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    The teacher with a band...

    ...faces a different problem than does the "one-on-one" private pedagogue. While it is easy to fault him/her for decisions like vectoring people to one instrument or another, it really is one of the fundamental function of the "band director".

    The private teacher is teaching a student how to read music and play music on a specific instrument. The band director is given the mandate to take a bunch of budding musicians and teach them how to perform.

    The private teacher usually is under no obligation to produce a performer - indeed, many private teachers recoil from this. (Classically oriented teachers tend to push recitals more than anyone else in the craft.)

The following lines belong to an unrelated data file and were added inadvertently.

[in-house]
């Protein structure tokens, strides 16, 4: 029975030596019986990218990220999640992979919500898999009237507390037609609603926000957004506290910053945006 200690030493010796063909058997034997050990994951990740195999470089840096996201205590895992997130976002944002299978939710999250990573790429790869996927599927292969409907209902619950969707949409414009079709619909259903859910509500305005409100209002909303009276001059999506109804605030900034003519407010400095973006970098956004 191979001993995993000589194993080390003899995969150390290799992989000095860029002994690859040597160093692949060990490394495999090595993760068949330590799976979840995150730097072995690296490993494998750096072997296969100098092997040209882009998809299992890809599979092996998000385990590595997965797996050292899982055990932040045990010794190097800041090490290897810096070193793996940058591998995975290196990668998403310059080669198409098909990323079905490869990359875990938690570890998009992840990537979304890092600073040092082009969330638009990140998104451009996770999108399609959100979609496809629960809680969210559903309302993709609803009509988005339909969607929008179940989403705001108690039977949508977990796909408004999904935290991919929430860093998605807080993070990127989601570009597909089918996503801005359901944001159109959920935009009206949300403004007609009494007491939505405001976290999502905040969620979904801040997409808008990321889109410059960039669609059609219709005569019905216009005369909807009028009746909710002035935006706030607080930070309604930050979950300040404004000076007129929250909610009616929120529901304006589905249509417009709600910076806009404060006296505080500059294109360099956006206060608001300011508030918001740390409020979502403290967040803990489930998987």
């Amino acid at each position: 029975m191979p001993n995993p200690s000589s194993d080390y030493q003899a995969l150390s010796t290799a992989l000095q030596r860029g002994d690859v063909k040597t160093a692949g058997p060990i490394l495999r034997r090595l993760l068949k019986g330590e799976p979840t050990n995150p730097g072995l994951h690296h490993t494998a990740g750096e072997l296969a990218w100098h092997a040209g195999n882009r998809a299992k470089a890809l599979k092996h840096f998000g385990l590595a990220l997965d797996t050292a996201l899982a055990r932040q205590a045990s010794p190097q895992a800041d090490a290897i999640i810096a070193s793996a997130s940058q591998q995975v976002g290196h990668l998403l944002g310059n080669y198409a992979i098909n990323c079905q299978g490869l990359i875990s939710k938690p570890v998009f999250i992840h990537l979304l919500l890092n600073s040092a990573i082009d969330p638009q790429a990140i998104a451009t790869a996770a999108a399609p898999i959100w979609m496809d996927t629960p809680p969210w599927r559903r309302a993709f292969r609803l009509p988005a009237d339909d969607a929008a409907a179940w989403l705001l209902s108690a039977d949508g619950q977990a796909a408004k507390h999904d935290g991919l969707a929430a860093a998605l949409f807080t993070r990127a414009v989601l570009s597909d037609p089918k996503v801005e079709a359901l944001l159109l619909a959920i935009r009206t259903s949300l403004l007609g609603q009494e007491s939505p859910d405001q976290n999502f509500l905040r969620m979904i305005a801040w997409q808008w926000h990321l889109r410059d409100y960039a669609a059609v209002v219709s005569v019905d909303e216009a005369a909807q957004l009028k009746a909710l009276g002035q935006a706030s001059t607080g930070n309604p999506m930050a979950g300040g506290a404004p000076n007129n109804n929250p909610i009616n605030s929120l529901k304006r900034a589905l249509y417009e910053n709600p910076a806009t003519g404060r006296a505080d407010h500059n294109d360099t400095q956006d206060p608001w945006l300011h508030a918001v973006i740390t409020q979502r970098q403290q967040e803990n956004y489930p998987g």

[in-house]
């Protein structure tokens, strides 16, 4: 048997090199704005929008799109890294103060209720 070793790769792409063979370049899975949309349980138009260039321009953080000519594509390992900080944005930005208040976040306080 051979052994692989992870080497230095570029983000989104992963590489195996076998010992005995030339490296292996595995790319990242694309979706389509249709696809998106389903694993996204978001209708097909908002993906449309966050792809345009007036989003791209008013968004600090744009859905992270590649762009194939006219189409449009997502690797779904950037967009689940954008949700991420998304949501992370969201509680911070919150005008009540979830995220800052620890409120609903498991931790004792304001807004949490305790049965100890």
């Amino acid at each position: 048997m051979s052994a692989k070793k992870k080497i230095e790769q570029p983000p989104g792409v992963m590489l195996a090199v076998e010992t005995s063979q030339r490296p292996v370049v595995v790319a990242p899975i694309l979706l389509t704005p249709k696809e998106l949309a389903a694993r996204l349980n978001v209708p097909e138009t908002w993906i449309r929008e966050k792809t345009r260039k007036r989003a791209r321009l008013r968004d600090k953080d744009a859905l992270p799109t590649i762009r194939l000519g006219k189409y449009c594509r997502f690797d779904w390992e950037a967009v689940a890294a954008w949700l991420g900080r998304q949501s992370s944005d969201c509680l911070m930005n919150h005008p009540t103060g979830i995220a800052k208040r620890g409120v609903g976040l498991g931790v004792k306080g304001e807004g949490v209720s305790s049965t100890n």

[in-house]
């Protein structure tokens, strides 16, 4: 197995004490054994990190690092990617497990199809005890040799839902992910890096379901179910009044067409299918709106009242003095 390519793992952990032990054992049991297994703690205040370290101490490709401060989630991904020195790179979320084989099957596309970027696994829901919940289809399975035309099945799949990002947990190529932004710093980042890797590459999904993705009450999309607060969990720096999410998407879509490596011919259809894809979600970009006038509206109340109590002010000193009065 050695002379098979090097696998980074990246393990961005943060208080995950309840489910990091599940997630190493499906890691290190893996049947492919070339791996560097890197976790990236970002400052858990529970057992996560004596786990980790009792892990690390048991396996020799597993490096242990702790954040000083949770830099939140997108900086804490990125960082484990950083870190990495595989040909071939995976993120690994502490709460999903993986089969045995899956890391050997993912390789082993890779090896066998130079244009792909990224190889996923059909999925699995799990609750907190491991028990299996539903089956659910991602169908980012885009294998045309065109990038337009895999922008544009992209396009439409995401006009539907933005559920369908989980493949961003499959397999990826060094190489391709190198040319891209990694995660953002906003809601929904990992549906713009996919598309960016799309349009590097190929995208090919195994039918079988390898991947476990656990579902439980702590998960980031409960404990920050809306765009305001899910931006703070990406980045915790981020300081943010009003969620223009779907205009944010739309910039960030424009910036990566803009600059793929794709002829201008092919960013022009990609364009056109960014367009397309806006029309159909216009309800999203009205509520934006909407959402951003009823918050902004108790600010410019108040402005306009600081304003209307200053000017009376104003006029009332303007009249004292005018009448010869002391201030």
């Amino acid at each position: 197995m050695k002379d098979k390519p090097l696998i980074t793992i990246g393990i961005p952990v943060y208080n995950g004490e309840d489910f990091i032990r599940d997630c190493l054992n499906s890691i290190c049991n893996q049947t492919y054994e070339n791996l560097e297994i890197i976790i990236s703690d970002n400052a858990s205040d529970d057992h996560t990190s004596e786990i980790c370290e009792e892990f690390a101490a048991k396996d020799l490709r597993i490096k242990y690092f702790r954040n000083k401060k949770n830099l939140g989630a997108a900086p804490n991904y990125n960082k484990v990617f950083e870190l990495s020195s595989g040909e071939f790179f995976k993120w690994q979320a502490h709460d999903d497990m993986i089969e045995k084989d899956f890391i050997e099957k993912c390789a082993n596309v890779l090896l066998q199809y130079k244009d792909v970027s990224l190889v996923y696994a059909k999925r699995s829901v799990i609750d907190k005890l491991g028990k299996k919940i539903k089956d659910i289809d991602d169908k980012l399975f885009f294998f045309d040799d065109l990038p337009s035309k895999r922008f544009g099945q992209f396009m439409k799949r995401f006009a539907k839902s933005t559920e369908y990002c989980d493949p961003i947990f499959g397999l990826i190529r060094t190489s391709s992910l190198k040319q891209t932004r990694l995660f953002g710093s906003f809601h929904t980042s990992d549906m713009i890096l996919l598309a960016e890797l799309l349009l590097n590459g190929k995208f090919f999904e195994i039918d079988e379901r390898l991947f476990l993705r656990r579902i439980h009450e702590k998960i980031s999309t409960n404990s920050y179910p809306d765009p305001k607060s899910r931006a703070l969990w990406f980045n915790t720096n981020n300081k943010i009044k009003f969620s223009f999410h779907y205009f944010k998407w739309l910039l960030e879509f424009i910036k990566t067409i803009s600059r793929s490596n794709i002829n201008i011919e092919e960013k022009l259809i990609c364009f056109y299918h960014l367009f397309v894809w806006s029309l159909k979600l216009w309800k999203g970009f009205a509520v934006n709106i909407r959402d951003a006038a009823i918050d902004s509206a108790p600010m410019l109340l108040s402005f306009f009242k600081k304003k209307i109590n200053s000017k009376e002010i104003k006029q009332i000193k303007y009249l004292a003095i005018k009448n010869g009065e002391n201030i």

The band director's job is about three-quarters about performance - I've heard of very few band instructors who never give a concert. In effect, he is "hiring" his musicians as much as he is teaching them.

    Hence the decisions to divert people from one slot to another. Our warm close personal friend Kenny G may have spawned a desire to perform on the soprano saxophone (and, can anyone truthfully tell me that this trend was anticipated?), but a band full of sopranos is but one step removed from a grade school ensemble made up exclusively of Flutophones®.

    This issue relates directly to the "real world", whether students and parents like it or not. Everyone would love to be a musician or an artist or the operator of their own restaurant. However, if all we produced from our educational system were musicians, artists or restauranteurs, society as a whole would be in pretty sorry shape.